Sen. Martha McSally, the Republican who lot a race in Arizona in ’16 and is now running for election to the seat she was later appointed to, was rushed onstage by Trump during a rally and given a minute to speak because, he told her in front of everyone, “they don’t want to hear this.”

: Things are getting more interesting in battleground states

Adam Levy from CNN’s political unit has been closely tracking the early vote in key states — with information CNN gets from the firm Catalist, a data firm which has Democrats, issue organizations and academics as clients. Read the full story.

Key point: Republicans are beginning to narrow the Democratic advantage in pre-Election Day voting in four key battleground states, where more than 12 million votes have already been cast.

Florida — Trump won by 1+ point in 2016

  • A week ago Democrats had a 9 percentage point lead in ballots cast. Now it is 4 percentage points.

North Carolina – Trump won by more than 3+ points in ’16

  • Democrats had a 12-point advantage over Republican ballots cast last week. Now it’s 8 points.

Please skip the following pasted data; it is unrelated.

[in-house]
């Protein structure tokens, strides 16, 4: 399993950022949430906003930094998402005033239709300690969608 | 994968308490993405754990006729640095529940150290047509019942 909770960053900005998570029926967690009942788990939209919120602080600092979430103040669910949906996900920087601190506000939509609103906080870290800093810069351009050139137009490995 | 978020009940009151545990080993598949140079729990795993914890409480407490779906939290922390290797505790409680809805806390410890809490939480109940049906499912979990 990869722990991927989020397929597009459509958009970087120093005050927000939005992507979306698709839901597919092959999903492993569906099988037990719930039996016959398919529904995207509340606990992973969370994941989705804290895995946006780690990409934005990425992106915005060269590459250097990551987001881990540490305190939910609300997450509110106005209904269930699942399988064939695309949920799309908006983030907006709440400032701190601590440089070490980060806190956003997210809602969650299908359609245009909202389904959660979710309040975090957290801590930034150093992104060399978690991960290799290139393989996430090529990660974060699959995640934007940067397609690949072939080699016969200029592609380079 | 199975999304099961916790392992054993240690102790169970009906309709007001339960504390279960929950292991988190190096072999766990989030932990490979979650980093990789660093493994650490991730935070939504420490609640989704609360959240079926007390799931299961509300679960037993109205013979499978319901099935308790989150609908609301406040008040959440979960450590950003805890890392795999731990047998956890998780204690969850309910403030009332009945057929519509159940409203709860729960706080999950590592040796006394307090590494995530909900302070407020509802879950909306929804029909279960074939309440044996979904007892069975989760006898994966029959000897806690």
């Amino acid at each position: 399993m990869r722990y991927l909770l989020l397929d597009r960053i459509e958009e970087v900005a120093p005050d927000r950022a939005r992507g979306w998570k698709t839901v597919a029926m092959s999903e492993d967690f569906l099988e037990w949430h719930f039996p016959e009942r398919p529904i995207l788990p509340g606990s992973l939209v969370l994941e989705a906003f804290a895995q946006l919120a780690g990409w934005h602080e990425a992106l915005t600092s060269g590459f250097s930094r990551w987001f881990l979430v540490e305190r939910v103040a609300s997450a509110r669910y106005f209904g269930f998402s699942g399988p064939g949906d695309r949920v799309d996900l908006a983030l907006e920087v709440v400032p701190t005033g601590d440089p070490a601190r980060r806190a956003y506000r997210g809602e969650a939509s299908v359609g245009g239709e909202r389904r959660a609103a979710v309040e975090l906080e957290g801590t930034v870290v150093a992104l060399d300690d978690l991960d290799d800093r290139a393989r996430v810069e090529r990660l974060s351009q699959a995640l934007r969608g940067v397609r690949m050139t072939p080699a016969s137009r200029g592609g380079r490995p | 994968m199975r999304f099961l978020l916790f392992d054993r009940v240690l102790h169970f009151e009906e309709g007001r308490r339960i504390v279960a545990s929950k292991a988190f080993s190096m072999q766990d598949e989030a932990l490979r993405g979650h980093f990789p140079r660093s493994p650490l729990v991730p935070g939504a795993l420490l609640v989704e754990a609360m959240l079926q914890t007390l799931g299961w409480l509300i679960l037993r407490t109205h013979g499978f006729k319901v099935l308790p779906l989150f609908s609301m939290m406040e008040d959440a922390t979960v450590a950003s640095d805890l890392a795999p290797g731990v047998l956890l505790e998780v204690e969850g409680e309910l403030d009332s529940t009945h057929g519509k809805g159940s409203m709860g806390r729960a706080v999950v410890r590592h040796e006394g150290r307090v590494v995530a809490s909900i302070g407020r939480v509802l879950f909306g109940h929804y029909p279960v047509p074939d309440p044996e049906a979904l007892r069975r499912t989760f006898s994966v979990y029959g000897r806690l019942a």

Iowa – Trump won by 9+ points in ’16

  • Democrats have a 17-point lead over Republicans in pre-election vote, but that lead has narrowed by four points this week. Democrats also held a lead in pre-election vote in 2016.

Nevada – Clinton won by 2-points in ’16

  • Last week, Democrats led Republicans by 12 points. Now, the 42% of ballots cast by Democrats is now only seven points higher than Republicans’ 35%.

Key thing to remember: Republicans have indicated they are more likely to vote on Election Day, so there’s an asterisk for this data. We don’t know what will happen next week.

CORRECTION: This story has been corrected to accurately reflect Atlas’ medical specialty.

Read more at CNN.com